| Bucyrus Drills
By David M. Lang
128 pages; $34.95 (Iconografix)
Whether digging holes for water, oil or rock blasting, the humble drill rig has greatly sped the pace of modern development. For more than 75 years, the Bucyrus brand name has remained a leader in drilling technology.
Bucyrus started building drill rigs in 1933 after buying the manufacturing rights to the Armstrong drill brand. For 10 years, Bucyrus sold these Bucyrus-Armstrong rigs, paying a 5% royalty to Armstrong for each unit. The deal turned out to be a bad one, at least for Bucyrus: It eventually shelled out $551,000 in royalties—though it had paid only $89,000 for the initial manufacturing rights. “A lesson to be learned here is to put a cap on royalty payments,” says author David M. Lang, who goes on to detail other lore in this new book, released in March and aimed at mining and construction equipment enthusiasts.
Lang knows a thing or two about drills. He is director of engineering for South Milwaukee, Wis.-based Bucyrus International Inc., which still manufactures drills for mining and construction. Lang has worked there for more than 40 years. The Lang family also has industry history, having spudded the earth with drill rigs for more than a century.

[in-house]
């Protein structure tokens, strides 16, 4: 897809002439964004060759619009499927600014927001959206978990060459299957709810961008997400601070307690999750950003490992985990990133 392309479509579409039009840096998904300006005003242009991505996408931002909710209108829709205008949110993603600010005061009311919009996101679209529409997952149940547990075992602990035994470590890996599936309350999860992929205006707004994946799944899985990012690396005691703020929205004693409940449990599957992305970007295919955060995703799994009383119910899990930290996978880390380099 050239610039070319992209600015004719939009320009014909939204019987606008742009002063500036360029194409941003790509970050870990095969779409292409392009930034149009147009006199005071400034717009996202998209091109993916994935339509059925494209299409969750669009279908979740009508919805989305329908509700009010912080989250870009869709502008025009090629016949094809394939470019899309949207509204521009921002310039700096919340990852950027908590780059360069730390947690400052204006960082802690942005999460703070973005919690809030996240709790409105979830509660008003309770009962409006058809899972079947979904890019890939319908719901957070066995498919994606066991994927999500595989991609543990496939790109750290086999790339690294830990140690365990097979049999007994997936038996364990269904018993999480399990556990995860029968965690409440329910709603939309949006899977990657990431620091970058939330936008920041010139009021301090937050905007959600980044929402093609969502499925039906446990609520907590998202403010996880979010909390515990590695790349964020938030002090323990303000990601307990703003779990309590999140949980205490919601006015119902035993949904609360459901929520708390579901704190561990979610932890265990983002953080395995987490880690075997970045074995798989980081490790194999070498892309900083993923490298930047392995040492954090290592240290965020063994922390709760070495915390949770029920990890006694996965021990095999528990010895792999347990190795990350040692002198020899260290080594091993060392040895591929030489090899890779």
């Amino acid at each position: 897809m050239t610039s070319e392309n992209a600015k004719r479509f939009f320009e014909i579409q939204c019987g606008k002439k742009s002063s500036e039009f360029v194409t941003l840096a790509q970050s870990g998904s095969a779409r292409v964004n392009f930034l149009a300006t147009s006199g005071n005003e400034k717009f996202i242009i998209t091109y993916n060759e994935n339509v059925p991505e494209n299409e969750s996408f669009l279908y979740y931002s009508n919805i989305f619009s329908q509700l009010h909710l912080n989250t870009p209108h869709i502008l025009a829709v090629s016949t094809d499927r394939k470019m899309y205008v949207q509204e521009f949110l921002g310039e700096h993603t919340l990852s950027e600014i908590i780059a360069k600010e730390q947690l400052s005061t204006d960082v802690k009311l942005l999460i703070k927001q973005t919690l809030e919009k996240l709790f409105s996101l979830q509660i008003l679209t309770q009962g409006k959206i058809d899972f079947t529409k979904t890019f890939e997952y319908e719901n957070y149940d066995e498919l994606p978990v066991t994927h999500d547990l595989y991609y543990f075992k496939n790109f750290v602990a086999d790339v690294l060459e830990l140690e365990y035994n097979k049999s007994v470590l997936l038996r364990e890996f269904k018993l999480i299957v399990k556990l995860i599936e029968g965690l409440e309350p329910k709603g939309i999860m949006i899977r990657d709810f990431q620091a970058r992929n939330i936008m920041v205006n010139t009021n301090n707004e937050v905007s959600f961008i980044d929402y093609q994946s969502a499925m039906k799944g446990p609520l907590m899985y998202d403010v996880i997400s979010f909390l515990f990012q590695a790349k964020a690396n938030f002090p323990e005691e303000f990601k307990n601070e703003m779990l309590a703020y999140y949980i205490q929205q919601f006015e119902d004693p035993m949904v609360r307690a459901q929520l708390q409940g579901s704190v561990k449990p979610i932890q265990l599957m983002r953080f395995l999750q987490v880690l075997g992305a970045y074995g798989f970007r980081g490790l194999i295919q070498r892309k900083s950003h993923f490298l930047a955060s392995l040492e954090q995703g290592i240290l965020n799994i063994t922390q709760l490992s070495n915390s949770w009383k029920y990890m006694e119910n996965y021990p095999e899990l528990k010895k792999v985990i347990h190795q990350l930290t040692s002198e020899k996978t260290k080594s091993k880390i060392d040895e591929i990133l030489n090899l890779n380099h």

The book begins with a concise history of the trade—China built the first percussion drill in 600 A.D.—and offers an in-depth description of the principles of drilling. These enthusiast books sometimes lack context for the machinery, but in this area Lang excels. Photos of people and machines aptly illustrate the mud, sweat and gears. Lang also lays out a 75-year progression of the Bucyrus drill line in 200 black-and-white and color photographs.